TJ/LJ Articulation With Road Manners
A link-arm suspension's performance is limited by arm length. The longer the arms, the less their operating angles change as the suspension cycles, so you get less wheelbase change and bushing movement/wear/bind during articulation. Longer arms also reduce caster change. The long and short of all this is that a properly designed long-arm suspension noticeably improves both on- and off-road driveability.
Superlift's TJ/LJ (Unlimited) system wasn't the first long-arm kit on the market. The company dissected others' approaches, initially testing a three-link front design. Articulation was somewhat impressive, but side loads on the link arms ate bushings. Figuring that the average enthusiast wouldn't want to service his arms after every trail or two, Superlift scrapped the three-link and returned to the OE-style four-link concept.
To further improve articulation, Superlift uses its Rockrunner threaded-tubing setup for all eight arms. Since the arm swivels on itself, it won't bind. This system also uses OE-style steel-encased rubber and urethane bushings in the link-arm eyes. This combination is essentially noise-free, adept at damping vibration and shock loads, and economical to replace. The opposite is true of most Heim-type bushings. For strength, the Rockrunner arms are made from 0.188-inch-wall DOM tubing. They're contoured to allow full steering and maximum ground clearance while retaining proper geometry during cycling.
A two-piece skidpan assembly allows you to drop the 1/4-inch-thick primary pan to access the driveshafts, tranny, and transfer case, which remains supported by the 3/16-inch-thick inner pan. Superlift also offers a choice of progressive-rate springs: softer for softtops and slightly stiffer for hardtopped TJs/LJs.
Base Superide shocks are standard twin-tube hydraulic models. Upgraded SS monotube gas-charged shocks are sourced from Bilstein, and the SSR models add remote reservoirs. Superlift also offers a premium gas-charged remote-reservoir coilover conversion engineered to control lifting forces off-road. It uses a single progressive-rate spring to avoid the noise that typically comes with dual-spring coilovers. The coilover conversion isn't inexpensive, but it offers front ride-height adjustability.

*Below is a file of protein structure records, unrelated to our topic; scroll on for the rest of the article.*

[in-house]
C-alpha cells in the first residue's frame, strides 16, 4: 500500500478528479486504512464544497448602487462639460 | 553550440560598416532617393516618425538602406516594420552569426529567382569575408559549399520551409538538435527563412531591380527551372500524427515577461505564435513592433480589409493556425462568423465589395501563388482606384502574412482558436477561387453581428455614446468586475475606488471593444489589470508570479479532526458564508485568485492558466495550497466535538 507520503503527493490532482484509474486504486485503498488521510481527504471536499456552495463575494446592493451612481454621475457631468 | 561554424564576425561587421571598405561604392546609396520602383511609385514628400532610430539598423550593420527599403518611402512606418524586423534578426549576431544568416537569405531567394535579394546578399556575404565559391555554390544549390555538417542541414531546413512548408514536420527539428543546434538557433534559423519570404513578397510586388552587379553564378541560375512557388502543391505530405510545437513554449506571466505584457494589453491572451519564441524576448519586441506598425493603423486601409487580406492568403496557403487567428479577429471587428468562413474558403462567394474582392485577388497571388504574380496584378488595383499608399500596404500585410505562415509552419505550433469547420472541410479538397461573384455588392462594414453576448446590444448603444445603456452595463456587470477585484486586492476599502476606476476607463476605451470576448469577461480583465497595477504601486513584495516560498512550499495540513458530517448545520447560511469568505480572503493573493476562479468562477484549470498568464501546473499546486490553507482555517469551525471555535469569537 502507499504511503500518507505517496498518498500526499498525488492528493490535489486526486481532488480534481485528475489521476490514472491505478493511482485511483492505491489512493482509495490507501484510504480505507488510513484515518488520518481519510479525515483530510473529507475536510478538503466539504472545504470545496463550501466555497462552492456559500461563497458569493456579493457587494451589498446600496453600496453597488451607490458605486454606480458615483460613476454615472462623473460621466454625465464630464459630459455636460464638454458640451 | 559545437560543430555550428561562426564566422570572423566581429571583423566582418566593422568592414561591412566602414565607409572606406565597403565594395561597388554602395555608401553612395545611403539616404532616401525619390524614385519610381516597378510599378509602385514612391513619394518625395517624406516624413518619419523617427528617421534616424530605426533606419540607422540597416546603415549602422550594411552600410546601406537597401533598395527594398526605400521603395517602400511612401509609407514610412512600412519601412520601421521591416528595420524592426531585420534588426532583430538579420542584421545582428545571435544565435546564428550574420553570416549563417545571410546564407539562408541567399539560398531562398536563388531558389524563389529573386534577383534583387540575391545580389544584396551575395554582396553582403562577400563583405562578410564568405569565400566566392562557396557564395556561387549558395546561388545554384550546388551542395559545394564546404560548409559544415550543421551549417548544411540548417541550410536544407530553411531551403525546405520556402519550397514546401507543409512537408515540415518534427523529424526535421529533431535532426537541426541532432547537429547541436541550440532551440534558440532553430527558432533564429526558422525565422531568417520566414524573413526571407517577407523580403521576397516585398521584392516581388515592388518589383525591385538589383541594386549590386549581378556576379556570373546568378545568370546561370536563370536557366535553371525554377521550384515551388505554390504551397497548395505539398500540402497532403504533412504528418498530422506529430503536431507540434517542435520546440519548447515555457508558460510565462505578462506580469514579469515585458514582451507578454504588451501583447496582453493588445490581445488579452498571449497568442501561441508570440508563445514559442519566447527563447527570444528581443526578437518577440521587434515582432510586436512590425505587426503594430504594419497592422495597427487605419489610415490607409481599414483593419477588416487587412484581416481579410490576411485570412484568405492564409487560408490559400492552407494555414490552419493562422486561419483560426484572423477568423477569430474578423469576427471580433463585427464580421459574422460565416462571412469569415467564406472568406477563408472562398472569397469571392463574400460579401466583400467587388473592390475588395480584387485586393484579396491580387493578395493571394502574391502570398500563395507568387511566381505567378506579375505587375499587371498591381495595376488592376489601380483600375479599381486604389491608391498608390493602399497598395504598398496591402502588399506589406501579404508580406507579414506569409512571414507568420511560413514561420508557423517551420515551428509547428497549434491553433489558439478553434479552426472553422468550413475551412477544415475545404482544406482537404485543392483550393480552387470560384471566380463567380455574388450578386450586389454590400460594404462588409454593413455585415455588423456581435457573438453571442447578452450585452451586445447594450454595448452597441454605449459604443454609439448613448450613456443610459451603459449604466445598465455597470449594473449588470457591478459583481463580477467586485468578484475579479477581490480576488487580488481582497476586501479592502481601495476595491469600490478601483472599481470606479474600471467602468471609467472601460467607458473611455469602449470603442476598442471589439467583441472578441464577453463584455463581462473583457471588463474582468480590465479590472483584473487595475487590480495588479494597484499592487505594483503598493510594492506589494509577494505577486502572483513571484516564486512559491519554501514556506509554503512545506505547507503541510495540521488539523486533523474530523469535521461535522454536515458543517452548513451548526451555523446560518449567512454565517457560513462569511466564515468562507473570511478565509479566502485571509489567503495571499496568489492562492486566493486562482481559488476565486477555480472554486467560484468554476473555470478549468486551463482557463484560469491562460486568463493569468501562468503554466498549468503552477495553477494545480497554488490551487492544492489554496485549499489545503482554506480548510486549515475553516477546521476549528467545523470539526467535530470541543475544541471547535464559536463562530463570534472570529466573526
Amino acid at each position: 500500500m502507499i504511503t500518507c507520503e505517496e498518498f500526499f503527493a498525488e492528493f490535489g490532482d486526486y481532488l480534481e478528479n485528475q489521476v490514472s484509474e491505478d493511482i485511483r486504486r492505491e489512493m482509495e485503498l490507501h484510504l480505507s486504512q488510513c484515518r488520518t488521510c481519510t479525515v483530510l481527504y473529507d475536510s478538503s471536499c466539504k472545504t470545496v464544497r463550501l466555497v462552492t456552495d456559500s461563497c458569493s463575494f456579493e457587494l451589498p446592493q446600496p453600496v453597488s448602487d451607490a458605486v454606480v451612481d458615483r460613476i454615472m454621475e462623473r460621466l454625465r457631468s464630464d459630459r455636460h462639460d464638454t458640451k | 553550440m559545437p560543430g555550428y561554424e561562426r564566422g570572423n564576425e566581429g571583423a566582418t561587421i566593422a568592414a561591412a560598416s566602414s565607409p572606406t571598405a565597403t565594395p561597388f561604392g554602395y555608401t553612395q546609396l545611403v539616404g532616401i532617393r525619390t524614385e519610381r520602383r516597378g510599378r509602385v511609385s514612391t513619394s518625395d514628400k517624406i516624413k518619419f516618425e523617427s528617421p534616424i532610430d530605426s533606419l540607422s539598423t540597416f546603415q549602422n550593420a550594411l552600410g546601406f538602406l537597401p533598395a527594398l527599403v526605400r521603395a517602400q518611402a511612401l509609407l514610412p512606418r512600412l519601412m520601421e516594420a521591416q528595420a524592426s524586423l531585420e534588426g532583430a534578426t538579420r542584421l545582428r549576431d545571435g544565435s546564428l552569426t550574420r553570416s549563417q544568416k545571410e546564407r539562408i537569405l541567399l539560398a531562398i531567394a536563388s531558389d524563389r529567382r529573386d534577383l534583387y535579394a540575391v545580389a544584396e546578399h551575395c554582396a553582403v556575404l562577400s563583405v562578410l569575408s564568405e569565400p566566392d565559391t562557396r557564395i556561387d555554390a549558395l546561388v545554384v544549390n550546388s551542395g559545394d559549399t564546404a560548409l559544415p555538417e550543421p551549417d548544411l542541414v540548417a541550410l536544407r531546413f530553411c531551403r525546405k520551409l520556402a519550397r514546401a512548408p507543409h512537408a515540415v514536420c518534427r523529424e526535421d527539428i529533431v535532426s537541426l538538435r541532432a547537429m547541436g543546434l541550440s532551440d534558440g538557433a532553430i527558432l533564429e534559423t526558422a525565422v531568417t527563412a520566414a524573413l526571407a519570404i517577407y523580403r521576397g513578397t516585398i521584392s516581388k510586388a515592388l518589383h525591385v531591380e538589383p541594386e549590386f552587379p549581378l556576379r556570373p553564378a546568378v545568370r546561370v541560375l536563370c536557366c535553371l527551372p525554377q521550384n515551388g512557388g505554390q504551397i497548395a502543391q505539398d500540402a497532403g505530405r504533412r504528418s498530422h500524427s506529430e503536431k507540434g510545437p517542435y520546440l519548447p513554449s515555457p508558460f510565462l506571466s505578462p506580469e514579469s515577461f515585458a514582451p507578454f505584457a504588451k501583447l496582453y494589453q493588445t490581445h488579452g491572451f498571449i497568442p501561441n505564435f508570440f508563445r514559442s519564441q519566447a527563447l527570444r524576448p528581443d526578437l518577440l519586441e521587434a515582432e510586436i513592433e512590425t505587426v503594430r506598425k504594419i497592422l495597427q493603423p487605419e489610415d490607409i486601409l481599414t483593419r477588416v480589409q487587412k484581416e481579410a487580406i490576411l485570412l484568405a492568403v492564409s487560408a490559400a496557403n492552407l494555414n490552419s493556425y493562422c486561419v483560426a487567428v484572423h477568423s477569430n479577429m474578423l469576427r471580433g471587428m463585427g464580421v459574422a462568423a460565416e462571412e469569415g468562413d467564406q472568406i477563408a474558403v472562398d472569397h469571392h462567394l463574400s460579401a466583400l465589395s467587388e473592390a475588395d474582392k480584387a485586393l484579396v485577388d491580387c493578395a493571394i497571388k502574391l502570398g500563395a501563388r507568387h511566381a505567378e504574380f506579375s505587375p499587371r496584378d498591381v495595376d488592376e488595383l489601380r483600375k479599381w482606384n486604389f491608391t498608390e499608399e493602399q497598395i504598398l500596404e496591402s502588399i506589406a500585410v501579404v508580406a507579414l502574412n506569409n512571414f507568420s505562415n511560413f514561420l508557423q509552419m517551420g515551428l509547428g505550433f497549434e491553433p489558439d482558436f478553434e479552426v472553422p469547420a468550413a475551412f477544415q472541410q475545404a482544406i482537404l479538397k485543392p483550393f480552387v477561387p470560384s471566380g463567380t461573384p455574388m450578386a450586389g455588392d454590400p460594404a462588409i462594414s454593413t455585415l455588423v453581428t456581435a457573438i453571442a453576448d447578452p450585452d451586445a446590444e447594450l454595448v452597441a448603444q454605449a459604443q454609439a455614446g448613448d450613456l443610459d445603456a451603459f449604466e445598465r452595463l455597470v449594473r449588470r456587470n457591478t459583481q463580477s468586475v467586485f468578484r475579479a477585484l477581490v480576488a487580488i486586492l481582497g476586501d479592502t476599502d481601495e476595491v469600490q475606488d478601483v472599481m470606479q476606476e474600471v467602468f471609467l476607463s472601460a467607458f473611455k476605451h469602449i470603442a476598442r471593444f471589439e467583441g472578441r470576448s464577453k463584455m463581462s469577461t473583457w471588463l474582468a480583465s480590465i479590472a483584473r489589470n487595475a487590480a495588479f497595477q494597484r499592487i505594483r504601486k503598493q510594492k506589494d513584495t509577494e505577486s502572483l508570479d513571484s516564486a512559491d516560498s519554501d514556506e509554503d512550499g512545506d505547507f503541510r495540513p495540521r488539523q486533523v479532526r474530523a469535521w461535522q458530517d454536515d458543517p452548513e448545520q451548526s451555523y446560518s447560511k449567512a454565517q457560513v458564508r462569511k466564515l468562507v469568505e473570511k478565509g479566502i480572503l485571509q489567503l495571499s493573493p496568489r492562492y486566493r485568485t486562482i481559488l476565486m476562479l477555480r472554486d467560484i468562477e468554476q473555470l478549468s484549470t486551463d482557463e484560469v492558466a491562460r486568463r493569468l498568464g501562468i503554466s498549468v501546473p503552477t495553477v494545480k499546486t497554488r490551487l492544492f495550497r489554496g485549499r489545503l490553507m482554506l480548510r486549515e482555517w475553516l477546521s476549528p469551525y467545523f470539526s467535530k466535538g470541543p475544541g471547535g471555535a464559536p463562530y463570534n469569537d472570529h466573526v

The 6-inch kit also requires a fixed-rear-yoke transfer case-either a Rubicon or a slip yoke eliminator (SYE)-converted NP231-and a CV-style rear driveshaft. The 4-inch kit is case-by-case for an SYE on TJs, but the stock NP231 is generally OK on the longer-wheelbase Unlimiteds.
Installation & Impressions
Long-arm systems require many brackets, so installation time is significantly longer than lifts that retain the OE arm mounts. Many holes must be drilled through the frame, and Superlift includes anticrush sleeves for each. A transfer-punch kit and stepped drill bits save time. Above and beyond the parts needed for any SYE NP231 conversion, you will need an extended-length CV-style rear driveshaft, and exhaust modification is required to clear the skidpan and rear arms. Professional alignment is recommended following the installation, primarily to set caster.
Superlift also recommends professional kit installation since some cutting is required. However, the instruction sheet is detailed enough that the home mechanic who can competently torch or cut off OE frame welds should be able to handle the job. Estimated pro shop time is 10-12 hours, and Superlift rates the degree of difficulty a 5 on a scale of 1 to 5 due to bracket trimming and the number of holes that must be drilled through the frame. Jay Parodi of Tri-County Gear in Pomona, California, and an assistant tackled the job in a long day. The major steps are shown here.
Superlift's ballpark tire sizes are 33x 12.50s for the 4-inch kit and 35x12.50s for the 6-inch. However, the LJ shown here runs 37s with the Superlift 4-inch long-arm kit thanks to a Gen-Right Hi-Fender kit.
Overall, the Superlift long-arm kit provides a daily-drivable road ride with much-improved off-road articulation.